By Carmen Madrid
Their last trek across the desert of Morocco ended at an oasis. After spending the past nine days sleeping in tents, eating French army rations (while away from the bivouac) and removing sand from their food, engines, and pores on a regular basis, the 220 women of the 2011 Rallye Aïcha des Gazelles finally arrived at the coastal town of Essaouira. And most are sad the journey is over.
The official finish of the 21st edition of this one-of-a-kind event included mounted horsemen in traditional Moroccan costume. Carrying colorful flags and forming an equestrian honor guard, they welcomed the courageous ladies as they made the ceremonial finish to their desert adventure.
By nightfall, the dust-covered gals cleaned up nicely for a fancy celebration with delectable dining and dancing under the stars.
For some, the occasion marked a joyous reunion. The husband of American Tricia Reina of Team 107 had flown to the northern African country to greet her at the rally's end.
For others, including members of the four teams that finished unranked due to mechanical failures, it was a bittersweet finale.
No matter the final standings, feelings of pride at having taken the risk and stepping outside their respective comfort zones appear to be universal among the women.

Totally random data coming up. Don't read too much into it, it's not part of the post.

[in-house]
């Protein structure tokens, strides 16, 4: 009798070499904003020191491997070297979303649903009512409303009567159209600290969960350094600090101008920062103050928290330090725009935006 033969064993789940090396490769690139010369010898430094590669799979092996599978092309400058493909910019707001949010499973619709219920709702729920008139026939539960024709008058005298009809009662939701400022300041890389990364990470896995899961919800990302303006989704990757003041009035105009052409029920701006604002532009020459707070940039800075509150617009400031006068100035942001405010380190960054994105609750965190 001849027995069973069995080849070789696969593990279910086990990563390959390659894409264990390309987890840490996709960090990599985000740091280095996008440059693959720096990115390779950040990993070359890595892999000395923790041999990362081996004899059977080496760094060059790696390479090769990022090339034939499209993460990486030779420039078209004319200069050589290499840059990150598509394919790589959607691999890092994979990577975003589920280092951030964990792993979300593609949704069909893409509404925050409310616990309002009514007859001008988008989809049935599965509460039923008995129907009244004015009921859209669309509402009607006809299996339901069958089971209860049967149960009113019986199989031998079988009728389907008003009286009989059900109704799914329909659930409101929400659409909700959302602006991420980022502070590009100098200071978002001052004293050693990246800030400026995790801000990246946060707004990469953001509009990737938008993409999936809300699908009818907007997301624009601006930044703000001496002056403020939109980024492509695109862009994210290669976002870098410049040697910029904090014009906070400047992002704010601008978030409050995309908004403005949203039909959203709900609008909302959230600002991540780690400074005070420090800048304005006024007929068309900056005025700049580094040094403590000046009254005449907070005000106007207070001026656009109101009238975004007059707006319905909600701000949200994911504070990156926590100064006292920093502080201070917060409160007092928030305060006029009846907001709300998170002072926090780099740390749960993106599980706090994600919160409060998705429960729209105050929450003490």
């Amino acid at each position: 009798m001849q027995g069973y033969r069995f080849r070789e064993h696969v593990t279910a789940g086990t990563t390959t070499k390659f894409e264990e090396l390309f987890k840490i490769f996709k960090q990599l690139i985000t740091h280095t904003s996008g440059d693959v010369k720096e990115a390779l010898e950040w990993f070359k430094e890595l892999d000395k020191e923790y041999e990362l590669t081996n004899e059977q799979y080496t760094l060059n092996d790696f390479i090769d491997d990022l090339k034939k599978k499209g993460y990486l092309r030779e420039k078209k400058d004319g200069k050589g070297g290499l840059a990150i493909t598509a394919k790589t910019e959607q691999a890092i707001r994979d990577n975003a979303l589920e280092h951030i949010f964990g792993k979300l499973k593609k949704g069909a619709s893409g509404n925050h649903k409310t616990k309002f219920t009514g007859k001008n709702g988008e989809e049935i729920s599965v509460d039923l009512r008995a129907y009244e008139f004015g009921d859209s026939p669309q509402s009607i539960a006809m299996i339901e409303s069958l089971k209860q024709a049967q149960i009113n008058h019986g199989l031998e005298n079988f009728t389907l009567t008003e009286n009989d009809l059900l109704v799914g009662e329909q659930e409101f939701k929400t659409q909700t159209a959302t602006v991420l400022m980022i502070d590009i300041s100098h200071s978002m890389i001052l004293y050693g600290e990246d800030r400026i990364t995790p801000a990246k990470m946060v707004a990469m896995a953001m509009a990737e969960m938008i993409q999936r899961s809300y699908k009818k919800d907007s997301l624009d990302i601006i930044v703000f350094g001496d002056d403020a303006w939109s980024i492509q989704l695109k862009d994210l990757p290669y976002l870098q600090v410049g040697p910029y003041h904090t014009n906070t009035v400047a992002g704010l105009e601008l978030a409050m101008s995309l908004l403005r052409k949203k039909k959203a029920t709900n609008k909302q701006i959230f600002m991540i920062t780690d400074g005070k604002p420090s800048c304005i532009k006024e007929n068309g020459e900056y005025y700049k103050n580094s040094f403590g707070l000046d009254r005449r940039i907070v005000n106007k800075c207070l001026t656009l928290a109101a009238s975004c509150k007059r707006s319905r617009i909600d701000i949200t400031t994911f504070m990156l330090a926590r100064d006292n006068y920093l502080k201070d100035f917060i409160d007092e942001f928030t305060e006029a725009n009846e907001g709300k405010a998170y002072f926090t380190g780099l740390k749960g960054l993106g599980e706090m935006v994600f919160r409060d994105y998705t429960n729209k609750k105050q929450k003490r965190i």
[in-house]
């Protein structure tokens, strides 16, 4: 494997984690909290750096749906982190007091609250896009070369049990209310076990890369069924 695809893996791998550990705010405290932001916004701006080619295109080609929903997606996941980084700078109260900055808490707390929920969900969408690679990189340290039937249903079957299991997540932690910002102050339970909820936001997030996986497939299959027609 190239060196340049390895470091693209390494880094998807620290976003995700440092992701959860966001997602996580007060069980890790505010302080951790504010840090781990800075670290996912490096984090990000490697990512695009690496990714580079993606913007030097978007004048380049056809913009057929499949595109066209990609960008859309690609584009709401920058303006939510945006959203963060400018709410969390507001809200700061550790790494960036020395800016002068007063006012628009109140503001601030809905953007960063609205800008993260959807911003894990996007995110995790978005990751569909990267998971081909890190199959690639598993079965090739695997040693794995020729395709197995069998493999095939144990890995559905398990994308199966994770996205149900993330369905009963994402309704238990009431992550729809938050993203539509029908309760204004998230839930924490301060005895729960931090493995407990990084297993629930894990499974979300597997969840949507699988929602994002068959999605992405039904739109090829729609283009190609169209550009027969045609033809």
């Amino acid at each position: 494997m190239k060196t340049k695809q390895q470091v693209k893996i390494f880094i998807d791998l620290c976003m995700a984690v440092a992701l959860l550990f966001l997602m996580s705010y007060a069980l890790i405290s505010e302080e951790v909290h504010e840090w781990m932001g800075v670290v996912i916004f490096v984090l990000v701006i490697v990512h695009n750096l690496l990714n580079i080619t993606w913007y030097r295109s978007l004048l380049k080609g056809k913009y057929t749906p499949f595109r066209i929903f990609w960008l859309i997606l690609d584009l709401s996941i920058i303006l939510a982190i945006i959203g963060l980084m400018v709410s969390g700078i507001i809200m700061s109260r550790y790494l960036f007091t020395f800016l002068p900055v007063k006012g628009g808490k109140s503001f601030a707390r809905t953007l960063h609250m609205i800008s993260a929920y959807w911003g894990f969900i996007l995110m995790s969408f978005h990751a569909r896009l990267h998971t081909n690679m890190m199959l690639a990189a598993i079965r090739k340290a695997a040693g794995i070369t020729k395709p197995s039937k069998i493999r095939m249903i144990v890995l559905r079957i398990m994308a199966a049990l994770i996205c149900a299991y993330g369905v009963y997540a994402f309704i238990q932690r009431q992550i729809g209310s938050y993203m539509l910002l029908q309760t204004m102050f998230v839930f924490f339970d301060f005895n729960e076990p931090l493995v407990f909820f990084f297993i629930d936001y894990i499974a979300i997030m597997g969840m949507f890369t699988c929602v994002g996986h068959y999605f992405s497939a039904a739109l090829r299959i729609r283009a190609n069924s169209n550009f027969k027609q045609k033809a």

For U.S. off-road champion driver Emily Miller and her co-pilot French-woman Armelle Medard, the 2011 Gazelle Rally was an international coupling of grand proportions. Though you earn no prize money for a win, place, or show--to use a horseracing term--the thrill of beating the rigors of the Sahara is reward enough.
These two women took their fledgling pilot/co-pilot relationship--begun during Skype conversations a mere 10 months ago--and turned it into a second-place ranking overall driving a stock Hummer H3.
"It was truly a test of vehicle management as a driver," says Miller. "And Armelle was spot on with the traditional dead-reckoning navigation."
As those of you who've been following the 2011 Rally since the beginning know, participants in this unique event may use no modern methods of navigation--no GPS systems, no computers, no phones allowed.
What's next for this resolute duo? Besides a new friendship, I'd say the expanse of the desert is the limit.
And what about the American sisters who reached out to embrace this all-women rally and its many challenges? They came out of the gate (again with the horseracing--these are Gazelles, not mares!) confident they'd find the finish line. They stayed focused on enjoying the journey, achieving a final ranking of 55 out of 110 teams.
These two novice participants--Amy Lerner from New Jersey and Tricia Reina from California--left behind family, work, and the comfort of home to pursue an adventure in their own Hummer H3. Did the drifting dunes and rocky terrain of the mighty Sahara disappoint?
"It was more challenging than we anticipated in so many ways," says Lerner. "It was an incredible adventure from start to finish."
I concur. I had a ball covering this unique escapade. Perhaps next year I can live it for myself while once again writing for your vicarious reading enjoyment. We shall see....
A full-length feature on the 2011 Rallye Aïcha des Gazelles--with more behind-the-scenes details, new photographs, and added perspective from the American competitors--is coming in the next issue of Automotive Traveler magazine.